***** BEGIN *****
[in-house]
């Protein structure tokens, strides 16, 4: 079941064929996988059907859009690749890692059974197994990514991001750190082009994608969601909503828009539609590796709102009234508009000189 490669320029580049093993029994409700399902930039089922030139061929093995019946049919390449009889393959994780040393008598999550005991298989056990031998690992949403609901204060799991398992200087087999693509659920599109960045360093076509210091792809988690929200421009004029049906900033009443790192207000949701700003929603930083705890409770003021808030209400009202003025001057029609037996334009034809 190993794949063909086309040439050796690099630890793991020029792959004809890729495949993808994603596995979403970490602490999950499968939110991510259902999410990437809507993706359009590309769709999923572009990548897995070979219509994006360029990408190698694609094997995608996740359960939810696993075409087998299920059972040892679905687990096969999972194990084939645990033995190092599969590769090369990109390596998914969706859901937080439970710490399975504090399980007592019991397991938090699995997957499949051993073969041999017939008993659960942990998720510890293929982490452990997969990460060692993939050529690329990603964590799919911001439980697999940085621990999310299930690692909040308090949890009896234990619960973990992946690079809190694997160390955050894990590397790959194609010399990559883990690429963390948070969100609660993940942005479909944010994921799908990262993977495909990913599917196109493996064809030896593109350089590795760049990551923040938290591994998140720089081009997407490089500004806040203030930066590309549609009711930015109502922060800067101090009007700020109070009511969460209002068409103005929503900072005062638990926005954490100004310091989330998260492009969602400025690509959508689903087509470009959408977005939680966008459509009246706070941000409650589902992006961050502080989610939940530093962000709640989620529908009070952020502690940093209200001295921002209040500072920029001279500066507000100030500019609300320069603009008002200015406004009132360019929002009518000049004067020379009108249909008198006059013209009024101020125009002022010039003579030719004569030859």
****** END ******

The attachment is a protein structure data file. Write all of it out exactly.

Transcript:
[in-house]
């Protein structure tokens, strides 16, 4: 079941064929996988059907859009690749890692059974197994990514991001750190082009994608969601909503828009539609590796709102009234508009000189 490669320029580049093993029994409700399902930039089922030139061929093995019946049919390449009889393959994780040393008598999550005991298989056990031998690992949403609901204060799991398992200087087999693509659920599109960045360093076509210091792809988690929200421009004029049906900033009443790192207000949701700003929603930083705890409770003021808030209400009202003025001057029609037996334009034809 190993794949063909086309040439050796690099630890793991020029792959004809890729495949993808994603596995979403970490602490999950499968939110991510259902999410990437809507993706359009590309769709999923572009990548897995070979219509994006360029990408190698694609094997995608996740359960939810696993075409087998299920059972040892679905687990096969999972194990084939645990033995190092599969590769090369990109390596998914969706859901937080439970710490399975504090399980007592019991397991938090699995997957499949051993073969041999017939008993659960942990998720510890293929982490452990997969990460060692993939050529690329990603964590799919911001439980697999940085621990999310299930690692909040308090949890009896234990619960973990992946690079809190694997160390955050894990590397790959194609010399990559883990690429963390948070969100609660993940942005479909944010994921799908990262993977495909990913599917196109493996064809030896593109350089590795760049990551923040938290591994998140720089081009997407490089500004806040203030930066590309549609009711930015109502922060800067101090009007700020109070009511969460209002068409103005929503900072005062638990926005954490100004310091989330998260492009969602400025690509959508689903087509470009959408977005939680966008459509009246706070941000409650589902992006961050502080989610939940530093962000709640989620529908009070952020502690940093209200001295921002209040500072920029001279500066507000100030500019609300320069603009008002200015406004009132360019929002009518000049004067020379009108249909008198006059013209009024101020125009002022010039003579030719004569030859």